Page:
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AA’s Effectiveness Still a Mystery

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recovery group Alcoholics Anonymous is the most effective addiction intervention in history — in fact, it may well be the most successful self-help program ever. It doesn’t work for everyone, though, and even after more than seven decades and countless studies, researchers still don’t know why the 12 Steps are Gospel for some and nonsense for others.

This conundrum is extensively explored in a new article in Wired magazine, with author Brendan I. Koerner noting that research into addiction, the brain, behavior, and group relationships — social networks, in the current vernacular — is starting to provide more clues about how programs like AA work.

“The newly sober are constantly bombarded with sensory cues that their brain associates with their pleasurable habit,” writes Koerner. “Because the synapses in their prefrontal cortex are still damaged, they have a tough time resisting the urges created by these triggers. Any small reminder of their former life — the scent of stale beer, the clink of toasting glasses — is enough to knock them off the wagon.

“AA, it seems, helps neutralize the power of these sensory cues by whipping the prefrontal cortex back into shape,” he continues. “Publicly revealing one’s deepest flaws and hearing others do likewise forces a person to confront the terrible consequences of their alcoholism — something that is very difficult to do all alone. This, in turn, prods the impaired prefrontal cortex into resuming its regulatory mission.”

New York Times columnist David Brooks cites the Wired story in a June 28 op-ed in which he says the lessons from AA research include the fact that most people will fail at recovery, that no one program will fit the needs of all, and that people are far too complex to reliably predict their behavior — or design social programs to change it.

That’s not a call to fatalism, Brooks is quick to add: “It is possible to design programs that will help some people some of the time. AA embodies some shrewd insights into human psychology … In a culture that thinks of itself as individualistic, AA relies on fellowship. The general idea is that people aren’t really captains of their own ship. Successful members become deeply intertwined with one another — learning, sharing, suffering and mentoring one another. Individual repair is a social effort.”

1 Response to this article

  1. Carlos / July 13, 2011 at 6:41 pm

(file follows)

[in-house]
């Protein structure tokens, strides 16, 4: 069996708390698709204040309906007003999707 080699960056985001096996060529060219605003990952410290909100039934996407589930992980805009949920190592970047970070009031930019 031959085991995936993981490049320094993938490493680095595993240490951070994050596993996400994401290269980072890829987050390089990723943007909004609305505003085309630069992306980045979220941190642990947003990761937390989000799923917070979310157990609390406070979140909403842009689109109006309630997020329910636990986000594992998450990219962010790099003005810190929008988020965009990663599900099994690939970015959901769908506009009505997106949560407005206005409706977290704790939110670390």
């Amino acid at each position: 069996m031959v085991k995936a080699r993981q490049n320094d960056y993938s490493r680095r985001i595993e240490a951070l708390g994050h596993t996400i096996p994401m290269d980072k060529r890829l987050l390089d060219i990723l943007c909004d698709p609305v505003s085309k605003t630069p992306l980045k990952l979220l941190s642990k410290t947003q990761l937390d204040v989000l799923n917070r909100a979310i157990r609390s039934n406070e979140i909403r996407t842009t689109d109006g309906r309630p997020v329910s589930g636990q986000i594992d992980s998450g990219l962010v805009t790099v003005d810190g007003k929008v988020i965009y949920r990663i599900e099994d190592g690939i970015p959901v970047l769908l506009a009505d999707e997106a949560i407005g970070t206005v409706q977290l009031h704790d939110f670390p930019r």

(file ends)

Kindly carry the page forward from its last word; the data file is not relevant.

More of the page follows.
Is not mystery, as a treatment approach is pseudoscience, review of the literature by Hester and Miller showed that only two studies were found to be valid and reliable and seem not to have any flaws in its research design. Recently, some researches have been done by proponents of AA/NA claiming that it was more effective than CBT. Of course the researchers do not tell us that comparing approaches is not the most reliable way of verifying effectiveness. The same researcher claimed in his conclusion that it must be the Spiritual approach that makes it more effective. Something that we hear in meetings at least once a meeting, lie it is a no brainer that we learn to say the same thing we repeat if we get to believe it due to repetition without providing evidence of such. Yet the researcher had no such elements in this research data to prove that anything about spirituality. Spirituality is one of those things that as Karl Popper call it is not Falsifiable so it cannot be measure. When is it that we are going to be honest about doing research and stop wishful thinking?
    By the way, did we find out if David Brooks made an A in science? about the only value that I see in AA is the network, is liability is religiosity. I think they would do well if the get off the idea that what people need is playing assistance and that sometimes people know what they need and that an open network that has the intention of being helpful rather than true believers of their religion they may get a lot more mileage. But this yet has to be desing and a cruch a bit of numbers and base rates to find out the more accurate answer.

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